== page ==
When you are setting up the case data for your monthly plan, what price should you use for the crude or other materials that you have already bought?   This interesting question came up at the December session of the Oxford Princeton Refining and Trading course last December, when I came in to help out with a demo of a GRTMPS.   Quite a few people thought the answer was obvious, but they did not all come up with the same answer.
Replacement Cost Zero Cost
When you use crude you need to buy more to keep the refinery running next month.  This might be more or less than you paid for the current inventory depending on whether the market price is rising or falling. Money already spent is a sunk cost – you can’t optimize it.  You should just let the model use it as profitably as possible to meet your product demands.
I can see merit in both views, but also issues for the quality of the plan generated.
If you put zero prices on the existing feed stocks they will all have the same cost, regardless of their characteristics.   The optimization will make the products as cheaply as possible, using up good quality and leaving poor quality feeds in the tanks.   Next month, you will might make less money than you could have if you had more of the better material, as you need to blend this off.   On the other hand, replacement costs could also distort the solution.  If prices are rising, then the crude might appear too expensive and not be used at all.  You would not be getting any benefit from what you have already spent.  You have working capital and storage space tied up reducing your available resources and flexibility going forward.

An underlying cause for these issues is that planning cases are often set up with no view of the future.  The world just simply ends when the model duration does; so there is no influence from any longer term consequences.   It might be enough to put in some simple rules based on your experience of refinery operations – or from a longer term overview such as annual budget cases.  These rules would be about the maximum amount of crude of various types to be carried forward, or the minimum that has to be used each month to make space for the next cargo.   To leave the decision more within the realm of the optimization rather than assumption, however, it would be useful to do multi-period cases, extending the time horizon of the model with at least a general description of the situation expected in the next month(s) and inventory to pass crudes into the future.   That would allow the quality needs of the future to influence current usage to make a better solution overall.   However, multiple periods do mean larger models with more data and more complicated output -  and that clearly has some disadvantages itself.   As a compromise, you could continue with traditional one period modelling, but use inventory, rather than simple purchases, to model the existing crude stocks, so you can put some value and constraints on what is left.   For example, you could constrain the average sulphur or API of the crude left to be within certain ranges.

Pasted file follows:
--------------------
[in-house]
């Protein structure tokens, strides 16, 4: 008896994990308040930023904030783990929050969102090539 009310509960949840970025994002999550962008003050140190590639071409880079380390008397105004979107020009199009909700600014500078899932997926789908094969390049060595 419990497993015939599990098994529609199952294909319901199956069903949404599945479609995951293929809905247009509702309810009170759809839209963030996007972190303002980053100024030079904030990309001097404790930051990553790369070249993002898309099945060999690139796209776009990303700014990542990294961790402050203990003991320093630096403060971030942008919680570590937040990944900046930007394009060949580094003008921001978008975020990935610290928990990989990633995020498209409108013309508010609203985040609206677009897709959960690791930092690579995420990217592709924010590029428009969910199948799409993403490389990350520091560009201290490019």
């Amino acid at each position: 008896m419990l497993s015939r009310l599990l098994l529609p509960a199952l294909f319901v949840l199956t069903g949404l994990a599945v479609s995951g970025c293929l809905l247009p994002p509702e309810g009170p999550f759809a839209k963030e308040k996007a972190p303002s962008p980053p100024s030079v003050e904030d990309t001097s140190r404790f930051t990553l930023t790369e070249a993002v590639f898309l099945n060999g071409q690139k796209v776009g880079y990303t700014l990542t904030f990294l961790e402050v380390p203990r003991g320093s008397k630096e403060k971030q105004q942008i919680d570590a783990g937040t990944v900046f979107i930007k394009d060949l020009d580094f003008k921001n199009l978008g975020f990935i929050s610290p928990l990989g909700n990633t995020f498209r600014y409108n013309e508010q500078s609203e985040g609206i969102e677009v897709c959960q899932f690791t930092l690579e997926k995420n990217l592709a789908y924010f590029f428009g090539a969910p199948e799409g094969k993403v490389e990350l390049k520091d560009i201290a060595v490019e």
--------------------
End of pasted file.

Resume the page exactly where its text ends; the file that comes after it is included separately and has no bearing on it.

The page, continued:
Adding some information about logistical constraints and scheduling requirements to the case might also help drive plans in more sensible directions.    For example, if ullage is needed in order to receive the next crude delivery, then there are clearly costs associated with not using the crude you already have    You might end up paying demurrage while a ship waits to off-load.     If you are modelling the crude stocks via inventory, you can build this possibility into a holding cost.  I am inclined to favour the zero cost for near term planning cases.  If I am at the refinery, ready to process crudes and needing to produce products, then I have to work with what is there and use it as efficiently as possible.  If there are considerations related to next month’s operations, then I would expect that these should have been determined earlier on, when the crude was being evaluated for purchase, and its arrival scheduled.  These might translate into constraints forcing the use or storage of certain materials.  A little inventory modelling with some quality constraints could be used to provide some flexibility.

I am, therefore, expecting, that the evaluation cases run before the crudes were bought did have a long enough view to such guidelines on what should be used in the current period or stored.  The duration of such cases would need to be long enough to cover the whole time period in which a crude is likely to be used and then its replacement by the next cargo.  This is quite possibly more than a month, and may well require multi-period modelling.   These runs would have some opening stocks in them as well – and here maybe the cost is relevant – a way of comparing using the existing materials to buying new ones.   It is also important to note that replacement does not have to mean like for like, the same crude again, or even one crude for another.  Replacement might mean a mixture that provides a similar quality.

Of course, not all refineries operate the same way.  Perhaps things look different if your crudes arrive by pipeline, instead of by ship.  Maybe you have very flexible feed arrangements.  Maybe you have very limited tankage.  Maybe your crude selection and operational planning are more tightly integrated.   Are you a “zero-coster” or a  “replacement-pricer”?
 From Kathy's Desk 12th March 2017.

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